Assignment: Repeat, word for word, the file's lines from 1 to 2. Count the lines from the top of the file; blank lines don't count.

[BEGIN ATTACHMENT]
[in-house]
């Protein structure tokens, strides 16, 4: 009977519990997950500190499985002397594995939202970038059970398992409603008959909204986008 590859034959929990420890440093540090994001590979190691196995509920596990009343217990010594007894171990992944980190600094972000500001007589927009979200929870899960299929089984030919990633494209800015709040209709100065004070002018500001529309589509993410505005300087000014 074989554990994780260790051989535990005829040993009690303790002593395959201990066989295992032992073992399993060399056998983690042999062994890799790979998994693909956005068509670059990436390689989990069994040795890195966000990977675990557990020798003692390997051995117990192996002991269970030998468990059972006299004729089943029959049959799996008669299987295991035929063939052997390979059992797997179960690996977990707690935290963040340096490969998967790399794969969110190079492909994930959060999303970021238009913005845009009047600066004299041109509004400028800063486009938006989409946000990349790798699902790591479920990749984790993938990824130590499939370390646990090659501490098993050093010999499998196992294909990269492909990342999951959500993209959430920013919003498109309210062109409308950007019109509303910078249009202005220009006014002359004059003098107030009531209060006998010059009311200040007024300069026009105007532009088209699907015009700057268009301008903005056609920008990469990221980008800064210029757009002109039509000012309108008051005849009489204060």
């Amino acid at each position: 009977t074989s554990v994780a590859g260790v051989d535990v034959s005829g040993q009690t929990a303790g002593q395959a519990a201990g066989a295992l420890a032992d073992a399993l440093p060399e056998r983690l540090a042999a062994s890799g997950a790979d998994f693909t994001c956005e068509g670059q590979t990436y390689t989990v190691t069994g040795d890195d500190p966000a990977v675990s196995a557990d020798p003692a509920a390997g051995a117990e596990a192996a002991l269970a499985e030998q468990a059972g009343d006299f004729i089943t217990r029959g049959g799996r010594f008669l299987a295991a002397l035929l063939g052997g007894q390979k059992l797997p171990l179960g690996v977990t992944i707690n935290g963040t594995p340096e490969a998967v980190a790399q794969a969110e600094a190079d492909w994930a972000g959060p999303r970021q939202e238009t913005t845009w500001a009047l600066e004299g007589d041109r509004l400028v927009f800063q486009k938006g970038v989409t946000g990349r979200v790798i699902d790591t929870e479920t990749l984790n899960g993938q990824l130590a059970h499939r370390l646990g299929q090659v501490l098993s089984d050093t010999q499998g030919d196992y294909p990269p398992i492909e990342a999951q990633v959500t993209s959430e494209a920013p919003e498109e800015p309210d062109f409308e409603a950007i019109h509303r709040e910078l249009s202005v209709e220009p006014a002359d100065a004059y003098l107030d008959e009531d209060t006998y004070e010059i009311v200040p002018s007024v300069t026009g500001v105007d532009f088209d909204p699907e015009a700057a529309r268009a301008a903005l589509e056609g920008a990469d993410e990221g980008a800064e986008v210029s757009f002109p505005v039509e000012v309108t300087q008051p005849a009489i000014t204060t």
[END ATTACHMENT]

[in-house]
């Protein structure tokens, strides 16, 4: 009977519990997950500190499985002397594995939202970038059970398992409603008959909204986008 590859034959929990420890440093540090994001590979190691196995509920596990009343217990010594007894171990992944980190600094972000500001007589927009979200929870899960299929089984030919990633494209800015709040209709100065004070002018500001529309589509993410505005300087000014 074989554990994780260790051989535990005829040993009690303790002593395959201990066989295992032992073992399993060399056998983690042999062994890799790979998994693909956005068509670059990436390689989990069994040795890195966000990977675990557990020798003692390997051995117990192996002991269970030998468990059972006299004729089943029959049959799996008669299987295991035929063939052997390979059992797997179960690996977990707690935290963040340096490969998967790399794969969110190079492909994930959060999303970021238009913005845009009047600066004299041109509004400028800063486009938006989409946000990349790798699902790591479920990749984790993938990824130590499939370390646990090659501490098993050093010999499998196992294909990269492909990342999951959500993209959430920013919003498109309210062109409308950007019109509303910078249009202005220009006014002359004059003098107030009531209060006998010059009311200040007024300069026009105007532009088209699907015009700057268009301008903005056609920008990469990221980008800064210029757009002109039509000012309108008051005849009489204060």